Whether Harry & David introduced kiwi fruit to the United States may remain a subject of debate.
But when kiwi — or any other fruit — is furnished in monthly installments, it's clear the Medford company has a proprietary product.
Brothers Harry and David Holmes trademarked the phrase "Fruit-of-the-Month Club" in 1940, three years after creating the program to sell their fruit as gifts year-round, not just for the holidays.
The club also was intended to foster Harry & David's relationship with customers, "reminding" them of the brand every month, said spokesman Bill Ihle.
"The business was highly seasonal at that point," Ihle said. "A lot of the things that we take for granted ... didn't exist then."
Plums in February, nectarines in March and pears in April: Fruit eaten fresh and ripe when Rogue Valley orchards have yet to blossom is a hallmark of the modern-day Fruit-of-the-Month Club.
The concept didn't exist when John Roberts joined Harry & David in 1969 as the food processing manager. By the time Roberts, now 67, controlled the company's fruit buying in 1985, the company was importing fruit regularly from the Southern Hemisphere.
"It was a treat to get Comice pears in June or July," said Roberts, who retired from Harry & David in 2008 and lives in Jacksonville.
The company looked largely to Chile as prime territory for establishing acreage of its famed Comice pears, Roberts said. The South American country also grew copious quantities of top-quality plums, peaches, nectarines, cherries and grapes, he added.
Because stone fruit is so perishable, Roberts said, Harry & David started shipping by air from the Southern Hemisphere to Miami, where the products were packed. The practice cost Harry & David about $200,000 for each plane loaded with fruit that made the 10-hour trip, he added.
"It's just very inefficient to fly fruit," he said.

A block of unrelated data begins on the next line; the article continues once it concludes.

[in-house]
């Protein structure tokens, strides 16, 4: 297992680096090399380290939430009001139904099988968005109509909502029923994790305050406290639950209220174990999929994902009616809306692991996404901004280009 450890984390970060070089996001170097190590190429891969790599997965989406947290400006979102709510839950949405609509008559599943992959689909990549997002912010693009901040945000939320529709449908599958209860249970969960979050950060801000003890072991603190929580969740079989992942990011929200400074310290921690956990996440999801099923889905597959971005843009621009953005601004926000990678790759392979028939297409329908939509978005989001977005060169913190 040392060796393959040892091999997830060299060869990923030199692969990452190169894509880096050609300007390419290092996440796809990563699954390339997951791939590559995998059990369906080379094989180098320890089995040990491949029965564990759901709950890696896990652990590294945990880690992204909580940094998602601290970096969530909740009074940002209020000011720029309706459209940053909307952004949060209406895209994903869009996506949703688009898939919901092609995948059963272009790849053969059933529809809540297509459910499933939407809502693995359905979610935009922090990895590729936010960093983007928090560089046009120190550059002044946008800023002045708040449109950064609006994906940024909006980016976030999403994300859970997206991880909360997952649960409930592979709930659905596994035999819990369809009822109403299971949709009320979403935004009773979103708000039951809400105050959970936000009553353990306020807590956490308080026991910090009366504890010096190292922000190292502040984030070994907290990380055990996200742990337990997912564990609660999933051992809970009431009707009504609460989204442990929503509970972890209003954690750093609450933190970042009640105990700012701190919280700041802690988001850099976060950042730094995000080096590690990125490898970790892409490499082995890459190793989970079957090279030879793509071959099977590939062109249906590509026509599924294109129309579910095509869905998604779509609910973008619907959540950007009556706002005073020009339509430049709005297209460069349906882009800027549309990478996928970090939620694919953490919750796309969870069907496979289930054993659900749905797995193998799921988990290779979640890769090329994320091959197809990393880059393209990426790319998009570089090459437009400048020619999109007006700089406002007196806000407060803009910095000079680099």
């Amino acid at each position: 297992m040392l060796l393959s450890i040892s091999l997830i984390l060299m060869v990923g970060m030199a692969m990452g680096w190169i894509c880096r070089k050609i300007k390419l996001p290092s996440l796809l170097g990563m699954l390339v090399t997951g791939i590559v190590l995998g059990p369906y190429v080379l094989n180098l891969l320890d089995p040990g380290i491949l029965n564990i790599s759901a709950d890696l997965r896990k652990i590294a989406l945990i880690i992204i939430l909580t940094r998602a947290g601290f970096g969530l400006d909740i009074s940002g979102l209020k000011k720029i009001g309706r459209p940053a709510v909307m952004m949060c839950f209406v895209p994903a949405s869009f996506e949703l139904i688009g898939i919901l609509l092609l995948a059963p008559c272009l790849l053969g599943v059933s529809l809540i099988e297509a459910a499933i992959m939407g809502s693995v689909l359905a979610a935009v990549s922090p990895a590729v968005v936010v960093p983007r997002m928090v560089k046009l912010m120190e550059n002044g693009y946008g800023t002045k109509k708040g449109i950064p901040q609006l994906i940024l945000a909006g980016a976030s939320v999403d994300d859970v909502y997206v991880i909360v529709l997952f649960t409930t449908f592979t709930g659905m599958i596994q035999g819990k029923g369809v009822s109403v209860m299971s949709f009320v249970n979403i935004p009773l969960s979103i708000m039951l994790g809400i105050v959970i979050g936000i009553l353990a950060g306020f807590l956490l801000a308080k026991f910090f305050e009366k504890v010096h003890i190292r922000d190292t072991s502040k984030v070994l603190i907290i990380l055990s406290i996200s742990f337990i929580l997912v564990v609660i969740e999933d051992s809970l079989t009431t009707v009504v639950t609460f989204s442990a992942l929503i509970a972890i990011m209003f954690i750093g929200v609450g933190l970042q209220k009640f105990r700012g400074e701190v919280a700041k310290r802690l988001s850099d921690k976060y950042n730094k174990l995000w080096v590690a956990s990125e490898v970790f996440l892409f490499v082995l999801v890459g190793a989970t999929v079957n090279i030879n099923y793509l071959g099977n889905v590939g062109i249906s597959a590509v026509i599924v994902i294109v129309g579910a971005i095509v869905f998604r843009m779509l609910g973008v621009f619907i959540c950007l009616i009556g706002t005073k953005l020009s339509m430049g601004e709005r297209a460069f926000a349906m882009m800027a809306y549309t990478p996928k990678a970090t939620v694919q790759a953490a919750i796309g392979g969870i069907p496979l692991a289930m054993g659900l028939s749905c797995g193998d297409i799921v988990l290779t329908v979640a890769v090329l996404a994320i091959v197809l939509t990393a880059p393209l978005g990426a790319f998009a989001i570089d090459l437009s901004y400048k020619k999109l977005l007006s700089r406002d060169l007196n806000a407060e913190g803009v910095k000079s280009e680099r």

Yet the company continued to develop orchards south of the equator, purchasing New Zealand pears in April, along with the country's namesake kiwis and its unique apple varieties, such as Jazz. Neighboring Australia also grows "great" apples, particularly near the cities of Perth and Melbourne, Roberts said.
"Those are what people really want," he said. "We used to get Valentine's Day cherries out of Tasmania."
The exotic didn't end there as Harry & David invested in South African oranges and baby pineapples. Brazil supplied a plethora of papayas. Roberts' world travels also revealed the vast, mostly uncharted territory of tropical fruits.
"The tropical fruits are the last frontier," he said. "We'd see things and bring 'em back."
Some of those, such as apple bananas from Hawaii, became beloved offerings. Some, like South America's cherimoya — a knobby-skinned fruit once favored by the Incas — starred in the Fruit-of-the-Month Club to mixed reviews. Still others, including Mexico's mamey sapote — a marriage of sweet-potato and maraschino-cherry flavors — never got the chance, which Roberts said he regrets.
Fruits that didn't make the club's cut still went through Harry & David's procedures for quarantining, heat-treating and even irradiating tropical produce while the company expended considerable effort to acquaint customers with unfamiliar fruits.
"You just don't jump in and go, 'Here's your lychees,'" Roberts said. "But instant gratification was what they wanted."
These days, the Fruit-of-the-Month Club still deals in instant gratification — at least when mere days to receive mail-order fruit are measured against the months before it usually appears in grocery stores. Although exotic produce has become more common in supermarkets, Harry & David's quality still sets its fruit apart, Roberts said, adding that the company supplied between 120,000 and 150,000 monthly gifts near the end of his tenure.
Although more customers started trading the club's "light" version and its half-size portion for the original, the program remains one of Harry & David's key products, Roberts said. Ihle declined to discuss sales figures or revenue for Fruit-of-the-Month but said that in its various sizes, durations and combinations, it spans all demographics, from parents purchasing it for college-bound children so they can eat well, to those children later bestowing it on elderly parents for the same reason.
Reach reporter Sarah Lemon at 776-4487, or e-mail email@example.com.